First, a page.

Friday, November 5, 2010

Farm Equipment Fridays: Harvesting Sweet Sorghum

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In October, hubby and I helped some friends harvest, press, and cook their sweet sorghum into molasses syrup. 

{I have recently been corrected.  The resulting yummy concoction is not molasses.  Molasses is a by-product of sugar manufacturing.  Sweet sorghum syrup is the pure syrup from the sorghum stalk, after it has been boiled down, similar to maple syrup.}

Here begins the saga…

First, we had to harvest the sorghum.  They have a relatively small sorghum field, only about half an acre.DSC_0022-1

You might think this looks a lot like corn stalks.  You’d be right, it does.  Corn and sorghum are both types of grasses (yep, that stuff that grows in your front yard).  DSC_0032-1

Corn and sweet sorghum are both in the grass family, but are those “special” relatives.  Corn grows this fantastic ear full of seed/grain/food, while sweet sorghum has a high sugar content in the stalk.  Sorghum doesn’t grow an ear like corn does.  Instead, it has all its seeds in the tassel on top of the plant.DSC_0026-1

(For some pictures of the different tassel on corn, check out Heather’s Farmer Friday feature at 3 Kids and Lots of Pigs.)

Sweet sorghum is usually harvested when the plant is more green than this.  It has been so dry in Indiana this year that the sorghum is drying out earlier than normal.  It’s the stalks we’re after, not the leaves or the seed heads, so things are still green enough.DSC_0039-1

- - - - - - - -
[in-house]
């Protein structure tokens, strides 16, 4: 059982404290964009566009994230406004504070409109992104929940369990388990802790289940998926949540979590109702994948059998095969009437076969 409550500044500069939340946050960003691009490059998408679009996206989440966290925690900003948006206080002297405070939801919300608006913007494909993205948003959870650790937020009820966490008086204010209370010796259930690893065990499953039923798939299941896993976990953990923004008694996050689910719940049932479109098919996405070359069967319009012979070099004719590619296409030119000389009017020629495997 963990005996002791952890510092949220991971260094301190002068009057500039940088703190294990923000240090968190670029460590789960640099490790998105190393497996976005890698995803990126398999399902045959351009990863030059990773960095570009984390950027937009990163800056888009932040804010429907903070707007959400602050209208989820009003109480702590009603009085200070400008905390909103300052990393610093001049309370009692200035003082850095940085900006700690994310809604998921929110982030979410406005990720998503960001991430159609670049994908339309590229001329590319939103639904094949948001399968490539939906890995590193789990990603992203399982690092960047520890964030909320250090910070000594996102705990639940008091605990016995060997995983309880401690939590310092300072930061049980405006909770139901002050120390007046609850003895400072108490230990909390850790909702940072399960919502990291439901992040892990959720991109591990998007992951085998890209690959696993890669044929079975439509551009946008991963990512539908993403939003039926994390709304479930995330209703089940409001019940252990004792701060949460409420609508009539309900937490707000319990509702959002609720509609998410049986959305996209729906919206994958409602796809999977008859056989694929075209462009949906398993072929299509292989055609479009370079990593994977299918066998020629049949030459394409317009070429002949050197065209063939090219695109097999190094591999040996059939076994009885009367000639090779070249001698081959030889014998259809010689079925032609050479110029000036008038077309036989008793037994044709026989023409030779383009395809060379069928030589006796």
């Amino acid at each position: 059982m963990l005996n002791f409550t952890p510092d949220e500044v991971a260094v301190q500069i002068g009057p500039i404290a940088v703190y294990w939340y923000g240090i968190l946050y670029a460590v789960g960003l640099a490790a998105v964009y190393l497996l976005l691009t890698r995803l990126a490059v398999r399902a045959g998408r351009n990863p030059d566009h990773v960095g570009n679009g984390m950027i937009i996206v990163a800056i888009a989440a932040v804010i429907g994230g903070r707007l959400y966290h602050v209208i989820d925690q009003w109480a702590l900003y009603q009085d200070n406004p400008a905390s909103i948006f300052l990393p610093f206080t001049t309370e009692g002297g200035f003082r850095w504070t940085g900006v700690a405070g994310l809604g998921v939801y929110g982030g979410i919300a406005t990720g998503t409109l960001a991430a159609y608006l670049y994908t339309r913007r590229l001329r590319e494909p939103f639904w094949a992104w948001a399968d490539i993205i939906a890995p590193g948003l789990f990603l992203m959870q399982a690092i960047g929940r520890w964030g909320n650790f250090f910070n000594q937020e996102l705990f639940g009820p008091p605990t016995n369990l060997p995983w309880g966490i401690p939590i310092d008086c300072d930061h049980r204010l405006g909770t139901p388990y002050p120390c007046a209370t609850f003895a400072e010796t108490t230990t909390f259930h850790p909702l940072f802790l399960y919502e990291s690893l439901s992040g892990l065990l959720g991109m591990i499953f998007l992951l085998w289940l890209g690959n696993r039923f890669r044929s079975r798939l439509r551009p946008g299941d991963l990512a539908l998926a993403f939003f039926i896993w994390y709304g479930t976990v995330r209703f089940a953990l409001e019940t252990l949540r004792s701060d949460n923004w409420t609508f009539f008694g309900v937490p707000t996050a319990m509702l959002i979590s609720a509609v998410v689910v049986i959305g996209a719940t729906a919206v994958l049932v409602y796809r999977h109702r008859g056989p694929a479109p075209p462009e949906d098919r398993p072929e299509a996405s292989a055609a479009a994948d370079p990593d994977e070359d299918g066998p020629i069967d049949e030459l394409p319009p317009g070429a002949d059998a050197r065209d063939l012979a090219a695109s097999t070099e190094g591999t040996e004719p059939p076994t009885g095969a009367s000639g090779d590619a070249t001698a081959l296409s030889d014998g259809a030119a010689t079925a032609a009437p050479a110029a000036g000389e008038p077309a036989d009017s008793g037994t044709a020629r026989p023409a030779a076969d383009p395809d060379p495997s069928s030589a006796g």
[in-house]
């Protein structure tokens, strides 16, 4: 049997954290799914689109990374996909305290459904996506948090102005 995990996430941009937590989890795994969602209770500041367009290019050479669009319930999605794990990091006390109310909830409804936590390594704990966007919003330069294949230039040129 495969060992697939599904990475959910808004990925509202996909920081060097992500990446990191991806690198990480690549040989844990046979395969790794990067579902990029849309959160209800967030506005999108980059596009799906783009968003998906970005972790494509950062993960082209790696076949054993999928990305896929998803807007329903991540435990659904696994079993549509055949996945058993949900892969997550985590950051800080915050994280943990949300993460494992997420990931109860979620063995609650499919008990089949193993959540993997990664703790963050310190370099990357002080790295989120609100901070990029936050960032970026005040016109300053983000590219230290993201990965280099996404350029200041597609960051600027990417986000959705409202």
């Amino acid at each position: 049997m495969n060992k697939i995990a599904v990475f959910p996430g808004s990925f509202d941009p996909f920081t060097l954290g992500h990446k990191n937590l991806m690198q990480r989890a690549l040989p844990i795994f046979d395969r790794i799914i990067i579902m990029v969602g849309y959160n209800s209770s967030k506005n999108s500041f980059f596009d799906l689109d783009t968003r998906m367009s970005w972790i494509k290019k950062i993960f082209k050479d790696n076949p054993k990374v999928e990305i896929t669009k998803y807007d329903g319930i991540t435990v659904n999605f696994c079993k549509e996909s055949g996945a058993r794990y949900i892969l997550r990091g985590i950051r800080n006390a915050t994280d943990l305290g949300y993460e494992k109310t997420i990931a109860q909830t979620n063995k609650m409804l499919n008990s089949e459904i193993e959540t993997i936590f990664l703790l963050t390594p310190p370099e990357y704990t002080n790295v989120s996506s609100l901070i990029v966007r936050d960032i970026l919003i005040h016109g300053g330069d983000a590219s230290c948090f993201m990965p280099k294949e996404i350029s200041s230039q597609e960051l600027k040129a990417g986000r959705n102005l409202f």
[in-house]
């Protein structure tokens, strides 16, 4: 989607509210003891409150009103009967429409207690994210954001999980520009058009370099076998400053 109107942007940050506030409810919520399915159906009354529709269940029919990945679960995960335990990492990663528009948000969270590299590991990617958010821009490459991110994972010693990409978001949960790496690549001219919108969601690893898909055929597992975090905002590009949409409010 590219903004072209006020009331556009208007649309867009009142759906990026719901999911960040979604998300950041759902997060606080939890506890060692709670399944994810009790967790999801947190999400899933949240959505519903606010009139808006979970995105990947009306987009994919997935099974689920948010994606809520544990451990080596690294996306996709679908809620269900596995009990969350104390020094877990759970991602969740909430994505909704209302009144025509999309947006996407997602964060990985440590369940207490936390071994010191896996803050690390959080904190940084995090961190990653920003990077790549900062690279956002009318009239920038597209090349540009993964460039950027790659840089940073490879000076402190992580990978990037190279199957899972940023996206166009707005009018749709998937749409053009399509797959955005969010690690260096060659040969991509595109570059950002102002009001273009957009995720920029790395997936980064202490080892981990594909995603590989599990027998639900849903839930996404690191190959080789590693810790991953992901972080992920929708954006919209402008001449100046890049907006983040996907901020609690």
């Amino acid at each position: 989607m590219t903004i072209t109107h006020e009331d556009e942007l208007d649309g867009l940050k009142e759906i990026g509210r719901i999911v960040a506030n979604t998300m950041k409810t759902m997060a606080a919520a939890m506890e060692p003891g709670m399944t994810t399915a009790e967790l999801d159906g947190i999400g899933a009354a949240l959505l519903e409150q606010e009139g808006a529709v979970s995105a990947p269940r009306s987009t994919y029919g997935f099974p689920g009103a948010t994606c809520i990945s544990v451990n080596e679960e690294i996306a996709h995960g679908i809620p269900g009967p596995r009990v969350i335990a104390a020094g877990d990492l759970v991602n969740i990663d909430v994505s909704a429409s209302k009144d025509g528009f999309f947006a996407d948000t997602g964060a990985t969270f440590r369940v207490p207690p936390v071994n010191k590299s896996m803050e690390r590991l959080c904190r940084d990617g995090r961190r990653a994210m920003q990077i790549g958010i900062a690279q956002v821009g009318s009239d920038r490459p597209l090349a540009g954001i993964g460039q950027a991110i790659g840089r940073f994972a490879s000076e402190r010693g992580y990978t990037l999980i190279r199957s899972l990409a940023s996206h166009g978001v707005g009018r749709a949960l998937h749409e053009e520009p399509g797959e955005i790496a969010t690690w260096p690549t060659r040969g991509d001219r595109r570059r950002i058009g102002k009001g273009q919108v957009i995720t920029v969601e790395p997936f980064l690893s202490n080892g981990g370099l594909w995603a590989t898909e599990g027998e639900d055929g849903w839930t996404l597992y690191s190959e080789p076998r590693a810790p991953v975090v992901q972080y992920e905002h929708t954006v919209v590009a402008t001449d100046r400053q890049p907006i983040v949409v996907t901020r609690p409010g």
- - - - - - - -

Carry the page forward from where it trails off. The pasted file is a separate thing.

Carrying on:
We used a piece of equipment called a corn bine for the harvest.  (The tractor that pulls it is just out of the frame to the right.)DSC_0102-1

The tractor pulls the corn bine down each row of sweet sorghum.   DSC_0132-1

The chains with the teeth pull the stalks up the corn bine toward the cutting edge, down below the chains.DSC_0134-1

Each stalk is cut, and held in a “shock” at the top of the corn bine.DSC_0260-1

When it was full, it automatically released the shock.  It was John’s job to catch the shock and put it on the tractor that was following behind.


The corn bine was originally used to cut corn stalks and form shocks of corn.  Now combines are used to harvest corn, and shocks are pretty much only used as fall decorations.

Buddy helped harvest.  Or something.  Apparently he likes sweet sorghum.DSC_0209-1

Once the tractor was full, we cut most of the seed heads off the sorghum stalks.  This makes the pressing part easier later.DSC_0121-1

By the end of the harvest, there were three wagons full of sorghum stalks, ready for pressing.DSC_0012-1

Next up – pressing sweet sorghum! 

This episode starred:  my hubby John, Roy Boeglin (running the corn bine), Cecil (driving the trailer), and Buddy The Dog.
(Roy and Cecil can also be seen co-starring in the well saga.)


  1. Fascinating! i haven't been around sorghum much so I find all this very interesting!

  2. I always wander how that was harvested you see a patch now and then not a lot around here.

  3. This looks like a fun experience! I live on a cattle ranch but all of our land goes to them not crops.

  4. Great post! Steve sees this plant's cousin, shatter cane, and just goes into fits of anger and destructive ideas. Farmers! I will have to show this one to him!


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